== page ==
Cheatgrass (Bromus tectorum)

Cheatgrass Common Names: Downy brome, Downy chess

Description: It was accidentally introduced to North America through contaminated shipments.

Habit: Erect-stemmed annual grass that grows 20-70 cm (8-25 inches) in height.

Leaves: Covered with soft short hairs. 2-4 mm (0.08-0.16 inches) wide and up to 20 dm (8 inches) long. Ligules are 1-2.5 mm long.

Stems: Thin, flexuous, and pubescent.

Flowers: Inflorescence is a dense, drooping panicle 1.5 - 8 inches long and pale green to purplish in color. Panicles measure 5-20 cm (2- 7.75 inches) long, have numerous branches, nodding and retain an open quality. Panicles bear from 3-8 drooping spikelets that are 2-3.5 cm long. Awns on each floret are barbed.

Fruit and seeds: Plants produce in excess of 300 seeds. Possibility of producing 450 kg of seed per hectare (400 pounds per acre) with about 330,000 seeds/kg (150,000 seeds/pound). Seeds remain viable in the seed bank for 2-5 years.

Habitat: Native to Europe, the northern rim of Africa, and southwestern Asia. Found in rangelands, pastures, prairies, fields, waste areas, eroded sites, and roadsides. Most commonly found on coarse textured soils on B and C horizons of eroded areas and areas low in nitrogen.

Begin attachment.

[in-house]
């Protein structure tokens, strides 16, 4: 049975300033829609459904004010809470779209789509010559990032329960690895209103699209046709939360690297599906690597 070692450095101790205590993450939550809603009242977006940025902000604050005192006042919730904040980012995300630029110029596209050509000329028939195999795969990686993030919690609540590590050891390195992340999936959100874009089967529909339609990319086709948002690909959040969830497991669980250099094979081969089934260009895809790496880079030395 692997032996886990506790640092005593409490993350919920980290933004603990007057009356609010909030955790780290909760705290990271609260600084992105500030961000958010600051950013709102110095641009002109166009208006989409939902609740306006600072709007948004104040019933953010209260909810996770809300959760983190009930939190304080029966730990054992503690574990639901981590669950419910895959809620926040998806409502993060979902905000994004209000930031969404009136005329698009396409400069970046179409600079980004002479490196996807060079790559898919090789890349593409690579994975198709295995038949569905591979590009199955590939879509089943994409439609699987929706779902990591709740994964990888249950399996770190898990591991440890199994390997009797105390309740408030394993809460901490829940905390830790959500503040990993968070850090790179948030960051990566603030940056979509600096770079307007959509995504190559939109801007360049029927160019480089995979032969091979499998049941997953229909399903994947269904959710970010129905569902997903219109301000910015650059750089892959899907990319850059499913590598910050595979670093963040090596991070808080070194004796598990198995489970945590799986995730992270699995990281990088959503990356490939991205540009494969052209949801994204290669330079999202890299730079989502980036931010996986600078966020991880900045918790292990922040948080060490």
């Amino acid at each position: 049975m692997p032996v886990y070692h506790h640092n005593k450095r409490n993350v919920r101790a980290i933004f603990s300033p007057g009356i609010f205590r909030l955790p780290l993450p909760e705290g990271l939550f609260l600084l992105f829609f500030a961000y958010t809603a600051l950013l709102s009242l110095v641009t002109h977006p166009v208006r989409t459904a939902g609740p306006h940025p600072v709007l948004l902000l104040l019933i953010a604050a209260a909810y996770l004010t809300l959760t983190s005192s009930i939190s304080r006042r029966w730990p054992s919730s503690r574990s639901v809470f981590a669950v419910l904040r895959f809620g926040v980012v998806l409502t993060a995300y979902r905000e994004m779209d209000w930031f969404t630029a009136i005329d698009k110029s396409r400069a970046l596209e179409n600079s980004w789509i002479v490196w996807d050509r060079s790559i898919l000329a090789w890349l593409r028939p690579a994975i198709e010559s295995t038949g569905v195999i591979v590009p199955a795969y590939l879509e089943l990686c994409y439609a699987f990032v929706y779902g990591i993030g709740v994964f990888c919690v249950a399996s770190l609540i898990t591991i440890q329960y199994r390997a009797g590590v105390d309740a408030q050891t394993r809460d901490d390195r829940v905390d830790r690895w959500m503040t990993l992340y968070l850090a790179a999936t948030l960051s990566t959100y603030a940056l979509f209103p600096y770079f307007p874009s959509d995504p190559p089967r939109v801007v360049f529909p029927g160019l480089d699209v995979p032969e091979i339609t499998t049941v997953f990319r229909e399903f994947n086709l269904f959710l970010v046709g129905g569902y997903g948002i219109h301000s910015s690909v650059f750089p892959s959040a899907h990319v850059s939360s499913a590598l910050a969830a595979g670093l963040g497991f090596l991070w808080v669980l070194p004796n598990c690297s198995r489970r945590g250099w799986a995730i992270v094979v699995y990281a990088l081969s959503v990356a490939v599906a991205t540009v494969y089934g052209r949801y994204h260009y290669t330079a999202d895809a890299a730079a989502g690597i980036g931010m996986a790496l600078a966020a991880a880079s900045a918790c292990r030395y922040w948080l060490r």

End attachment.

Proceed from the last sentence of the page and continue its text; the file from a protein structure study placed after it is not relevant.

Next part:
Reproduction: By seed that germinates in the autumn, overwinters as a seedling, then flowers in the spring or early summer.

Similar species: Brome (Bromus spp.).

Monitoring and rapid response: Fire, mowing, grazing, tillage, and inter-seeding of competitive native plants have all been shown to reduce populations. Can be effectively controlled using any several readily available general use herbicides such as glyphosate. Rabbits and mice will feed extensively on this species as do migratory grasshoppers (Melanoplus sanquinipes). Plants can often be infected with head smut (Ustilago bulleta).

Credits: The information provided in this factsheet was gathered from the Invasive Plant Atlas of New England and the U.S Forest Service Weed of the Week publication.

Individual species images that appear with a number in a black box are courtesy of the network ( photo author credits may not be included due to the small display size of the images and subsequent difficulty of reading the provided text. All other images appear courtesy of Google (

Common Name:


Scientific Name:

Bromus tectorum







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